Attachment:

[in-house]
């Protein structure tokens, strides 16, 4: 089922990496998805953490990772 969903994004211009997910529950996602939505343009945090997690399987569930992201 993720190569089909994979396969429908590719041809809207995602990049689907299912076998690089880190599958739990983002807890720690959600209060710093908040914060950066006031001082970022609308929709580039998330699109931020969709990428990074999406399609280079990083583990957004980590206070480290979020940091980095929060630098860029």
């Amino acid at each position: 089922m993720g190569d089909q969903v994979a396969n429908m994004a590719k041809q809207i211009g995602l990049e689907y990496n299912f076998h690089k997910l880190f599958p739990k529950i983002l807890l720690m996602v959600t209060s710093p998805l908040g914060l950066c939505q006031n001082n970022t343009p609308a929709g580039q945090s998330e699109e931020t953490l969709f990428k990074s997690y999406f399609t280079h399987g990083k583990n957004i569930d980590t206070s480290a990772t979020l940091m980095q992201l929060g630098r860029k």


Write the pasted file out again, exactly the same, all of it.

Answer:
[in-house]
């Protein structure tokens, strides 16, 4: 089922990496998805953490990772 969903994004211009997910529950996602939505343009945090997690399987569930992201 993720190569089909994979396969429908590719041809809207995602990049689907299912076998690089880190599958739990983002807890720690959600209060710093908040914060950066006031001082970022609308929709580039998330699109931020969709990428990074999406399609280079990083583990957004980590206070480290979020940091980095929060630098860029």
């Amino acid at each position: 089922m993720g190569d089909q969903v994979a396969n429908m994004a590719k041809q809207i211009g995602l990049e689907y990496n299912f076998h690089k997910l880190f599958p739990k529950i983002l807890l720690m996602v959600t209060s710093p998805l908040g914060l950066c939505q006031n001082n970022t343009p609308a929709g580039q945090s998330e699109e931020t953490l969709f990428k990074s997690y999406f399609t280079h399987g990083k583990n957004i569930d980590t206070s480290a990772t979020l940091m980095q992201l929060g630098r860029k």